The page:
Jessamyn and I showed up at Century City, one of only five theaters in the country where it’s currently playing, thirty minutes before a morning show, and we could only get the second row. “Every show after this is sold out until nine o’clock.”
The second row it was.
But the moment it starts, you forget the second row, you forget that it’s a 2 hour and 40 minute movie, you forget absolutely everything except what’s going on before you: Maya, a young CIA analyst played by Jessica Chastain leads the hunt for Osama bin Laden.
The new movie by Kathryn Bigelow, who won the Best Director Oscar for Hurt Locker, is big in every way and has best picture ju-ju emanating from every frame.
Originally scheduled to open in October, the film’s release was delayed over protests that it would be a effort to influence the election. Wide release happens on January 11. But far and away biggest attention has been on the movie’s torture scenes, which open the film in a grueling vicious way. They are brutal, I flinched and looked away more than once. But apparently they are toned down slightly since an earlier cut and I, for one, think they are necessary.
Torture is a part of what happened. The scenes are solely at the very beginning, as Saving Private Ryan, opens with a huge battle scene, as a way of establishing the seriousness and import of this story. They are brutal but not gratuitous, and the film, to my eyes, makes no judgment on whether torture was essential in finding bin Laden. David Denby, movie critic of the New Yorker complains that “the movie makers want to claim both the authority of fact and the freedom of fiction at the same time, and the contradiction mars an ambitious project.”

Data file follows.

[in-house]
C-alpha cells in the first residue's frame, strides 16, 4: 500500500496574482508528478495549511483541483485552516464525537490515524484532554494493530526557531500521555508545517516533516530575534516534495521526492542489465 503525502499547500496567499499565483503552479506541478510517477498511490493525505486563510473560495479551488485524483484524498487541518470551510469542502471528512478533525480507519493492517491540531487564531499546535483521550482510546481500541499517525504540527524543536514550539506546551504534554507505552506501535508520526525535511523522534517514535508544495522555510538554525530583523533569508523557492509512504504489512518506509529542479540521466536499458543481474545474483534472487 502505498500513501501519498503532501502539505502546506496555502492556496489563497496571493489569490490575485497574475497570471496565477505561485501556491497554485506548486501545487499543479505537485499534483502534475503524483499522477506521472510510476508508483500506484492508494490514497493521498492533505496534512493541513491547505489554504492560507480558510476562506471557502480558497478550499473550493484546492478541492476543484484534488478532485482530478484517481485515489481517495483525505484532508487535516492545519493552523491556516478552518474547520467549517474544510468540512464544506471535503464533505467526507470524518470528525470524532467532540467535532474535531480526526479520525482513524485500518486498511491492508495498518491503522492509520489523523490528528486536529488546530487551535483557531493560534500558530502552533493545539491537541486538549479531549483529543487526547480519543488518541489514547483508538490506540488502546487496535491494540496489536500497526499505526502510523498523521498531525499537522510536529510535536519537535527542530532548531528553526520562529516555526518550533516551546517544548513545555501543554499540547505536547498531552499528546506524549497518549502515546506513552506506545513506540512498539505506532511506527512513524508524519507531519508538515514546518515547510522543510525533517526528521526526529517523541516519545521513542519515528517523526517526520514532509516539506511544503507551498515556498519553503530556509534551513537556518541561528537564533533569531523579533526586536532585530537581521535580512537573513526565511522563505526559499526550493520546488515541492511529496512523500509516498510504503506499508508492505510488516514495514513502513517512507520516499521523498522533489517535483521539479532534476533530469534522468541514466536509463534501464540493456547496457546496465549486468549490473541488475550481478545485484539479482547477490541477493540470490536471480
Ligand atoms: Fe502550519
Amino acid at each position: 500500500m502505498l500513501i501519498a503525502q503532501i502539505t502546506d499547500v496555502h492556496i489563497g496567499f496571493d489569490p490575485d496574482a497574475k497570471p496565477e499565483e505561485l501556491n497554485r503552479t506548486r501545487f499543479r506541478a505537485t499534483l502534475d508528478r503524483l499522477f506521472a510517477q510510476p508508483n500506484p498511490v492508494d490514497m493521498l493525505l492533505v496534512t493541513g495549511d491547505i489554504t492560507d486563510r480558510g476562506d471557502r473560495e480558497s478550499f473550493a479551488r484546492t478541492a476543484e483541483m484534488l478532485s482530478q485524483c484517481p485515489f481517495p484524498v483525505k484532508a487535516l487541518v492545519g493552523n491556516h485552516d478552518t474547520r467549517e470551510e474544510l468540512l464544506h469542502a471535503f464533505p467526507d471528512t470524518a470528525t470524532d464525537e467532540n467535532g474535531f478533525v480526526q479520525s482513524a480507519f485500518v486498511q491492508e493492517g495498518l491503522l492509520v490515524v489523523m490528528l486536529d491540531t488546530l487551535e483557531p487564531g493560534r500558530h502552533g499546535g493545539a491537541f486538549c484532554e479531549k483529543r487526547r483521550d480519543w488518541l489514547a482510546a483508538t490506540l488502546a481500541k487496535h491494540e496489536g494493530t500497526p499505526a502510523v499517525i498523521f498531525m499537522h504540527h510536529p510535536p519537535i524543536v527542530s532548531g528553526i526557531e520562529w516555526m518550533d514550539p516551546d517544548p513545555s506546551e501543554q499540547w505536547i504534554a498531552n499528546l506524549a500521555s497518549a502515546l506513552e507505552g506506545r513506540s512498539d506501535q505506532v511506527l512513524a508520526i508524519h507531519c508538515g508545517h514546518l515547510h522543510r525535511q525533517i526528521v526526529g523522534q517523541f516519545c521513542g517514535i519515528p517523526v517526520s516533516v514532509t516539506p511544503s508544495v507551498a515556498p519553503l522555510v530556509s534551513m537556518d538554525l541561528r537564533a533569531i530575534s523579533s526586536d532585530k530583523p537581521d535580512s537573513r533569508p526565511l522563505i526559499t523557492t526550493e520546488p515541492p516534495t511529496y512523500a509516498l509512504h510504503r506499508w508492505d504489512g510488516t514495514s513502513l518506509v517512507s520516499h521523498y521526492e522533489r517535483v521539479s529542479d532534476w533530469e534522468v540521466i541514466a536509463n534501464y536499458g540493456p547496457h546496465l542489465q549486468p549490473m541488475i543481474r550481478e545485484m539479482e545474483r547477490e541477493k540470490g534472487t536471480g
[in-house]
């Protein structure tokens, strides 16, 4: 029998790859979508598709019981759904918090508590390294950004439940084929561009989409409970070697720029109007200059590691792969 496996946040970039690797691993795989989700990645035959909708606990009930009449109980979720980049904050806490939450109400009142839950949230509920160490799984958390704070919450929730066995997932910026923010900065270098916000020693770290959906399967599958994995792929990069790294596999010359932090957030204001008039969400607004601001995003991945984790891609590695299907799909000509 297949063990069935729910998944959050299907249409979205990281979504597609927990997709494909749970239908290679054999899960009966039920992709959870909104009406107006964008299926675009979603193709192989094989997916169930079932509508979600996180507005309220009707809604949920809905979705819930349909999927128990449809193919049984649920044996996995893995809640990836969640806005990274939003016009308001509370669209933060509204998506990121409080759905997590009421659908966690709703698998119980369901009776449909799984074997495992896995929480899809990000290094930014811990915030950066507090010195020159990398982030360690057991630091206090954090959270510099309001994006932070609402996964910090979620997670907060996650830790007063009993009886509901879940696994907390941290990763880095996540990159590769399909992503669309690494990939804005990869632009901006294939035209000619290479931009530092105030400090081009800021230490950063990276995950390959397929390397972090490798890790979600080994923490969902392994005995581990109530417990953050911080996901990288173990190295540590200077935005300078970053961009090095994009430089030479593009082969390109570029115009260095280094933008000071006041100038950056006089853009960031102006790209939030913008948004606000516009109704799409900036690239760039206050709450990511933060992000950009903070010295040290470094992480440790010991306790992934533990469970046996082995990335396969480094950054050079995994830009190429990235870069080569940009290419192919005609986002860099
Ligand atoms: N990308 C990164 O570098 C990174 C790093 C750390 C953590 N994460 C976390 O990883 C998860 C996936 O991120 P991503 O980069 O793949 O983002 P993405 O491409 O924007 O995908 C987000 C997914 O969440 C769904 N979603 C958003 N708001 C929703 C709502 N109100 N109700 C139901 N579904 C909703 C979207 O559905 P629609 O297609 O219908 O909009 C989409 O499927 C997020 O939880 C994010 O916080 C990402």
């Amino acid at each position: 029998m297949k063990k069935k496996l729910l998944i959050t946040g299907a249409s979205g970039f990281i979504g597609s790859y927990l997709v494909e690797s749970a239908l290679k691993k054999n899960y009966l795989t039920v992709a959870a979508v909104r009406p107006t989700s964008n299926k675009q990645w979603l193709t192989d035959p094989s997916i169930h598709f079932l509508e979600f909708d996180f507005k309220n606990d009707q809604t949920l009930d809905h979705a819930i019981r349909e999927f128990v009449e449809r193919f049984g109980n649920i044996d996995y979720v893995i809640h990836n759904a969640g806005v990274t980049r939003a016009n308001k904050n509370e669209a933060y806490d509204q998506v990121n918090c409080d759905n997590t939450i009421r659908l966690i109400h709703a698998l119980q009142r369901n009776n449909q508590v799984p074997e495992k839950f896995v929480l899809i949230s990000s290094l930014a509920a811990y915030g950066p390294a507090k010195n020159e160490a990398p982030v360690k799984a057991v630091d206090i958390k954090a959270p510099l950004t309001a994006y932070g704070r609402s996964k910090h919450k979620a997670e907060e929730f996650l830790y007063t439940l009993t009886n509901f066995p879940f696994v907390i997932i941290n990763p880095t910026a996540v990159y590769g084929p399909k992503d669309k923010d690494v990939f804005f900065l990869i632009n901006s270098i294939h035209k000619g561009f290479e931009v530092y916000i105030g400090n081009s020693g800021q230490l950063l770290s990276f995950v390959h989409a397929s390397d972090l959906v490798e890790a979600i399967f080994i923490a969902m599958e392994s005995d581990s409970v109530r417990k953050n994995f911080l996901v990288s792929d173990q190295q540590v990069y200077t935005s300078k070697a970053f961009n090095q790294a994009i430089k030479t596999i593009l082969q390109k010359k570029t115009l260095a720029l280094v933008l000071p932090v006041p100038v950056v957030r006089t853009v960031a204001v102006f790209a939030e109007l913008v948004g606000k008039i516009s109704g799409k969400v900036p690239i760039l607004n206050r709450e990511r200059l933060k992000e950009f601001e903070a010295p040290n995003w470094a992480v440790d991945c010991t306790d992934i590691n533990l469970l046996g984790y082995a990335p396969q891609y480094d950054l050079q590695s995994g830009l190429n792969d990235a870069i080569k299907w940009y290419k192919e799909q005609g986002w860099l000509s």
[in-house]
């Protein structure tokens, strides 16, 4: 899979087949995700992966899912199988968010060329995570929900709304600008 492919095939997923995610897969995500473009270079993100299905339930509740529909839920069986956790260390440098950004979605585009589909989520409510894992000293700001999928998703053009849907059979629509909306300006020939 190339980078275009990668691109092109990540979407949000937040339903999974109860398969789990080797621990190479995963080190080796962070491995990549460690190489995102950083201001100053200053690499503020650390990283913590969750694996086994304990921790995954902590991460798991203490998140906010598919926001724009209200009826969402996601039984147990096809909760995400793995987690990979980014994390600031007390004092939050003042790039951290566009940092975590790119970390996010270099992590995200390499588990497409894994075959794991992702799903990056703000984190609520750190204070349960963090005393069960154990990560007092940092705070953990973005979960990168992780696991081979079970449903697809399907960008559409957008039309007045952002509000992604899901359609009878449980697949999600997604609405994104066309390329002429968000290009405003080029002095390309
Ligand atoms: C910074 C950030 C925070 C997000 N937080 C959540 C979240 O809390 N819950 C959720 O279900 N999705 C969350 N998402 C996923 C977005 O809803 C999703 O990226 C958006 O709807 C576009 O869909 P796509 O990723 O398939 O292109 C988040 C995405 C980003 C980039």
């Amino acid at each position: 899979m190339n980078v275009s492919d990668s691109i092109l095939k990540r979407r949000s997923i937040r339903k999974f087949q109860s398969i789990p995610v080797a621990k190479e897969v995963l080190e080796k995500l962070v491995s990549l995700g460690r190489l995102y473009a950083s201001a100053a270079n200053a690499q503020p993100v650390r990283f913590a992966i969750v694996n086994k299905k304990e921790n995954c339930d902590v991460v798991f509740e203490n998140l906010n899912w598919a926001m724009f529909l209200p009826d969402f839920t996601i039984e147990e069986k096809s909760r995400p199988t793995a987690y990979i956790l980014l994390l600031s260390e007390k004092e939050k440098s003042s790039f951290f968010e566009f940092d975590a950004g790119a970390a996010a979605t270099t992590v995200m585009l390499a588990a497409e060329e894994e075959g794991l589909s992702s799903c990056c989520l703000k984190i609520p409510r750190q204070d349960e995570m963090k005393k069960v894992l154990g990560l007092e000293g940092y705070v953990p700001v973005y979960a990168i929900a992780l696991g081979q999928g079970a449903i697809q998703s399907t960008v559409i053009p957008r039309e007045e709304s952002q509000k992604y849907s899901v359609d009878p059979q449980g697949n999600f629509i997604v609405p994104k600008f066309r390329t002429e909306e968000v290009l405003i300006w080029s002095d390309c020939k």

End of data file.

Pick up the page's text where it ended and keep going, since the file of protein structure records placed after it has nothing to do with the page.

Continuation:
But can’t the same argument be made for any feature film based on fact?
I, too, always want to know where the truth ends and liberties begin, and in this case the character of Maya, brilliantly played by Jessica Chastain, is so relentless, so involved, so overarching, so involved at every turn it is hard to believe she is not a composite character.
So I had a chat with Mr. Google and sure enough, she is a totally real person, who did just as was depicted, though of course, she is a CIA operative and not exactly available for interviews.
What I would love to see, and is definitely not addressed here, is more nuance in whether it’s right for us to go in and just assassinate someone, even someone as awful as bin Laden.
But that would be a different movie.
In the meantime, go see Zero Dark Thirty.
Book your tickets ahead and make a pit stop before settling in for the ride.